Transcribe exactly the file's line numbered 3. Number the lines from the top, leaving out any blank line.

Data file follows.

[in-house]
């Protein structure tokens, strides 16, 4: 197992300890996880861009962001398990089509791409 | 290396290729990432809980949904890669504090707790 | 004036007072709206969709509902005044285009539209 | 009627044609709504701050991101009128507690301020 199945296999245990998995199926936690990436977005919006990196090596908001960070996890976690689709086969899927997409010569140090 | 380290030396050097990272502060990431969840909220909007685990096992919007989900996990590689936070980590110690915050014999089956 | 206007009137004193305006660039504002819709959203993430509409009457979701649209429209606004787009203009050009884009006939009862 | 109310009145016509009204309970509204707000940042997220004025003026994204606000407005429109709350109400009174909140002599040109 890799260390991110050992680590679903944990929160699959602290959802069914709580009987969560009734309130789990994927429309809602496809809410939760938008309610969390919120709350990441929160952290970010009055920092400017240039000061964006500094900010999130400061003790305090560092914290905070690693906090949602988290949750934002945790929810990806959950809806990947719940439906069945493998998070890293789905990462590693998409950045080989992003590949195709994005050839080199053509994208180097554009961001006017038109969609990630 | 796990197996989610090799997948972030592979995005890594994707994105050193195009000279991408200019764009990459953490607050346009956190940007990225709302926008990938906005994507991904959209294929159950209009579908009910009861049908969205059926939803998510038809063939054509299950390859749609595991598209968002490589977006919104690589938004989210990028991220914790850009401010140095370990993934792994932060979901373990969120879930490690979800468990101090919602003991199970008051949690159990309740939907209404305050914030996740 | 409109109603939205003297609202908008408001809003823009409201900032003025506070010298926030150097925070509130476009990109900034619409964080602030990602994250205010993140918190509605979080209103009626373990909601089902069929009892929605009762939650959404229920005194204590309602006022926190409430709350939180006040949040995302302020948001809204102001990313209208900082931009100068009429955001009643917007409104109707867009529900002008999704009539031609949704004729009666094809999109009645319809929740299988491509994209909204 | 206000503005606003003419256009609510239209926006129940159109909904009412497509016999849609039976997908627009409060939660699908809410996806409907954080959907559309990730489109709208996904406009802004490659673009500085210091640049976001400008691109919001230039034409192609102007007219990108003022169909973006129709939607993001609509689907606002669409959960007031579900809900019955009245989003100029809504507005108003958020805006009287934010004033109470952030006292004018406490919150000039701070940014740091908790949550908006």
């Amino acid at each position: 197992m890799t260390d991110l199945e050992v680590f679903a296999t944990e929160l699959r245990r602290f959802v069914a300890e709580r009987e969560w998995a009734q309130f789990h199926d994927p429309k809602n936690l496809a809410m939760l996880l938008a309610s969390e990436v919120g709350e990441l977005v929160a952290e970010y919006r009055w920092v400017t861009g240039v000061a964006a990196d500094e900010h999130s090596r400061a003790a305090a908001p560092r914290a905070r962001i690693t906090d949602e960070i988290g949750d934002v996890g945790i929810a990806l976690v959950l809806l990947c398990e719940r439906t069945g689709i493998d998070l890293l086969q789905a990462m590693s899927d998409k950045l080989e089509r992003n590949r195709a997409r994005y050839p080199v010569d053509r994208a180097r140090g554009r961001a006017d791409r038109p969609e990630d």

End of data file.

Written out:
């Amino acid at each position: 197992m890799t260390d991110l199945e050992v680590f679903a296999t944990e929160l699959r245990r602290f959802v069914a300890e709580r009987e969560w998995a009734q309130f789990h199926d994927p429309k809602n936690l496809a809410m939760l996880l938008a309610s969390e990436v919120g709350e990441l977005v929160a952290e970010y919006r009055w920092v400017t861009g240039v000061a964006a990196d500094e900010h999130s090596r400061a003790a305090a908001p560092r914290a905070r962001i690693t906090d949602e960070i988290g949750d934002v996890g945790i929810a990806l976690v959950l809806l990947c398990e719940r439906t069945g689709i493998d998070l890293l086969q789905a990462m590693s899927d998409k950045l080989e089509r992003n590949r195709a997409r994005y050839p080199v010569d053509r994208a180097r140090g554009r961001a006017d791409r038109p969609e990630d």